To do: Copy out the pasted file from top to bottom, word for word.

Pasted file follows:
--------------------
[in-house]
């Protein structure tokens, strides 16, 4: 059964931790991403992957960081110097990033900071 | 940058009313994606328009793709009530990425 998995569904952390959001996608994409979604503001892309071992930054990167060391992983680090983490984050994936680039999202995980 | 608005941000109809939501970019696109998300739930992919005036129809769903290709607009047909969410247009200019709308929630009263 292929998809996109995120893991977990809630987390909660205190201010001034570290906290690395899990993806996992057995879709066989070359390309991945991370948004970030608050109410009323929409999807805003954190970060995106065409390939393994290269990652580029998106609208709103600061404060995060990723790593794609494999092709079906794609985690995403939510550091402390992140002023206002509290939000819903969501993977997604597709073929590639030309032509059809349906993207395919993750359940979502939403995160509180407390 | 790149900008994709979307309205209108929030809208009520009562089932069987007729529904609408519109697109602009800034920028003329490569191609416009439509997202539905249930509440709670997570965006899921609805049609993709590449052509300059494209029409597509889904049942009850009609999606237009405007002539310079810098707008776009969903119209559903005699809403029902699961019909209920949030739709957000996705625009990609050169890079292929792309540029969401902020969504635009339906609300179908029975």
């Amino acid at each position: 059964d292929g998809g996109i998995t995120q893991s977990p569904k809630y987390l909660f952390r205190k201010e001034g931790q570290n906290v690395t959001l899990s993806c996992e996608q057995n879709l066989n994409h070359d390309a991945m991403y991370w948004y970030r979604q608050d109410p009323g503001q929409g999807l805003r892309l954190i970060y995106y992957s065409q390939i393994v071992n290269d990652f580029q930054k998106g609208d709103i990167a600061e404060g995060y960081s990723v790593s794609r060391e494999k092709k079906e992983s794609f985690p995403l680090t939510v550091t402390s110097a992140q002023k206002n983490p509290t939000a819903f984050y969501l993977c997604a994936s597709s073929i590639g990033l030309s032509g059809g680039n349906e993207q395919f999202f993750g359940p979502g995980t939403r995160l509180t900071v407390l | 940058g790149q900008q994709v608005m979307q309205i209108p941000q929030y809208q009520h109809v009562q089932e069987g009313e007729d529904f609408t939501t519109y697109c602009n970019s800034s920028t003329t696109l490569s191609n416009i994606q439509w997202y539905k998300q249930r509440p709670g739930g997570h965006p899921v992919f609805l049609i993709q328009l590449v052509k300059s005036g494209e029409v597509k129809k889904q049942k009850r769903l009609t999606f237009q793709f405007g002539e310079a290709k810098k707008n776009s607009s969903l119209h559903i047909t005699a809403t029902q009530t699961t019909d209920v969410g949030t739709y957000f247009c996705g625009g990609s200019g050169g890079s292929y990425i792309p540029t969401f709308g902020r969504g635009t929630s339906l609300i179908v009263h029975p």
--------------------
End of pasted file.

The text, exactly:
[in-house]
């Protein structure tokens, strides 16, 4: 059964931790991403992957960081110097990033900071 | 940058009313994606328009793709009530990425 998995569904952390959001996608994409979604503001892309071992930054990167060391992983680090983490984050994936680039999202995980 | 608005941000109809939501970019696109998300739930992919005036129809769903290709607009047909969410247009200019709308929630009263 292929998809996109995120893991977990809630987390909660205190201010001034570290906290690395899990993806996992057995879709066989070359390309991945991370948004970030608050109410009323929409999807805003954190970060995106065409390939393994290269990652580029998106609208709103600061404060995060990723790593794609494999092709079906794609985690995403939510550091402390992140002023206002509290939000819903969501993977997604597709073929590639030309032509059809349906993207395919993750359940979502939403995160509180407390 | 790149900008994709979307309205209108929030809208009520009562089932069987007729529904609408519109697109602009800034920028003329490569191609416009439509997202539905249930509440709670997570965006899921609805049609993709590449052509300059494209029409597509889904049942009850009609999606237009405007002539310079810098707008776009969903119209559903005699809403029902699961019909209920949030739709957000996705625009990609050169890079292929792309540029969401902020969504635009339906609300179908029975």
């Amino acid at each position: 059964d292929g998809g996109i998995t995120q893991s977990p569904k809630y987390l909660f952390r205190k201010e001034g931790q570290n906290v690395t959001l899990s993806c996992e996608q057995n879709l066989n994409h070359d390309a991945m991403y991370w948004y970030r979604q608050d109410p009323g503001q929409g999807l805003r892309l954190i970060y995106y992957s065409q390939i393994v071992n290269d990652f580029q930054k998106g609208d709103i990167a600061e404060g995060y960081s990723v790593s794609r060391e494999k092709k079906e992983s794609f985690p995403l680090t939510v550091t402390s110097a992140q002023k206002n983490p509290t939000a819903f984050y969501l993977c997604a994936s597709s073929i590639g990033l030309s032509g059809g680039n349906e993207q395919f999202f993750g359940p979502g995980t939403r995160l509180t900071v407390l | 940058g790149q900008q994709v608005m979307q309205i209108p941000q929030y809208q009520h109809v009562q089932e069987g009313e007729d529904f609408t939501t519109y697109c602009n970019s800034s920028t003329t696109l490569s191609n416009i994606q439509w997202y539905k998300q249930r509440p709670g739930g997570h965006p899921v992919f609805l049609i993709q328009l590449v052509k300059s005036g494209e029409v597509k129809k889904q049942k009850r769903l009609t999606f237009q793709f405007g002539e310079a290709k810098k707008n776009s607009s969903l119209h559903i047909t005699a809403t029902q009530t699961t019909d209920v969410g949030t739709y957000f247009c996705g625009g990609s200019g050169g890079s292929y990425i792309p540029t969401f709308g902020r969504g635009t929630s339906l609300i179908v009263h029975p």